As Miller stated in his article, "aerobic exercise is perhaps the most important lifestyle intervention for raising a low HDL level." Miller says the benefit is "dose related"--the more aerobic exercise you do, (such as running, brisk walking, swimming or cycling) the higher the good cholesterol will be. And the duration of the exercise rather than the intensity appears to have the biggest influence. Good cholesterol rises about a milligram for every four or five miles run/ covered each week.
Lifestyle changes such as losing weight, lowering cholesterol and quitting smoking reduce certain risk factors. But did you know that drinking tea and laughing might also be beneficial?
Maryland Heart Center physicians are studying some of these preventive measures.
"Our research revolves around trying to attain a greater understanding as to how important those positive influences are in reducing heart attack event rates," stated Miller.
He says that two of the most protective factors against heart disease are high levels of HDL (good cholesterol) and also factors that may reduce stress, such as laughter.
In fact, a recent study by cardiologists at the University of Maryland Medical Center found that laughter, along with an active sense of humor, may help protect against a heart attack. The study, which was the first to indicate that laughter may help prevent heart disease, found that people with heart disease were 40 percent less likely to laugh in a variety of situations compared to people of the same age without heart disease.
So why do stress reduction techniques -- laughter in particular-- reduce the risk of heart disease? To answer that, it helps to know how mental stress can potentially damage your heart.
"When you're under a lot of stress there are chemicals that are released that cause blood pressure and the heart rate to go up, cause platelets to clump together and all of those set up a series of reactions that could enhance the process of plaque formation and development," said Miller. "So people that appear to be under lots of stress all the time are at increased risk [for heart disease] even if they dont have a family history of heart disease or if they don't have diabetes."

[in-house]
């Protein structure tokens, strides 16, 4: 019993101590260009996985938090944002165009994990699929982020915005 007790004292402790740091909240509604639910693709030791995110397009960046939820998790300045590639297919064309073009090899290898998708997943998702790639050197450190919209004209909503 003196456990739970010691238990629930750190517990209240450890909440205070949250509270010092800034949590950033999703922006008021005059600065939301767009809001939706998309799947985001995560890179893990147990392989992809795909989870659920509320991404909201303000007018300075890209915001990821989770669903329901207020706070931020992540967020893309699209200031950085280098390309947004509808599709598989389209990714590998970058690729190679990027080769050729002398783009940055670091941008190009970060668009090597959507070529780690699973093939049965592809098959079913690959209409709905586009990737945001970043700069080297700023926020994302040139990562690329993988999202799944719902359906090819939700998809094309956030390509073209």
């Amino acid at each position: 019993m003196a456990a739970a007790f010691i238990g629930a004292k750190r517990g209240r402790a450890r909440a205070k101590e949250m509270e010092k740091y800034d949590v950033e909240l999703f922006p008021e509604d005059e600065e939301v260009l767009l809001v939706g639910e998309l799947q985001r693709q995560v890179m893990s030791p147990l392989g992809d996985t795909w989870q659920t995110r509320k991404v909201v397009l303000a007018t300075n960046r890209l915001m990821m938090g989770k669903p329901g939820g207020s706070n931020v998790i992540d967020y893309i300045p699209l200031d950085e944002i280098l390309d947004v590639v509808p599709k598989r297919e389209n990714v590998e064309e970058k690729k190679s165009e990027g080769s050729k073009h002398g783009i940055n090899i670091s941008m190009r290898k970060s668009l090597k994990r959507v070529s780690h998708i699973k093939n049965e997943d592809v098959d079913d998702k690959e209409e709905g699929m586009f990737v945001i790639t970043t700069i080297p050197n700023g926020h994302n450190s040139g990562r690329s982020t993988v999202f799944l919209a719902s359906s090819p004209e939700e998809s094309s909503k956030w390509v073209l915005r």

Conversely, reducing stress, with laughter in particular, can have the opposite effect.
"We think laughter is an active process and may have a direct impact on improving the lining of the blood vessels," explained Miller. Reducing stress also benefits the heart by lowering the blood pressure, and heart rate.
"The ability to laugh may have important implications in societies such as the U.S. where heart disease remains the number one killer," Miller said. "We know that exercising, not smoking and eating foods low in saturated fat, will reduce the risk of heart disease. Perhaps regular, hearty laughter should be added to the list."
Other stress reduction methods can also help.
"Limiting stress in ways that are accomplishable, that dont take up a lot of time and are easy to do would help to facilitate the process of stress reduction," said Miller. He says that any of stress-reducing methods, including yoga and meditation, may be "quite helpful in reducing the risk of coronary events."
In addition to laughter, drinking tea and eating antioxidant foods can also protect you against heart disease.
In fact, cardiologists at the University of Maryland Medical Center have concluded that drinking black or green tea (which contain antioxidants) may help reduce a potentially harmful constriction of blood vessels after a high-fat meal. Their study adds to a growing body of research that suggests antioxidant-rich foods (such as vegetables and fruits) and beverages may help to prevent heart disease.
"We're talking about foods that contain anti-oxidants such as fruits and vegetables like tomatoes, which contain lycopene or broccoli that contain other protective antioxidants," noted Miller. "Vegetables and fruits have natural antioxidants which are probably going to be more protective than supplements."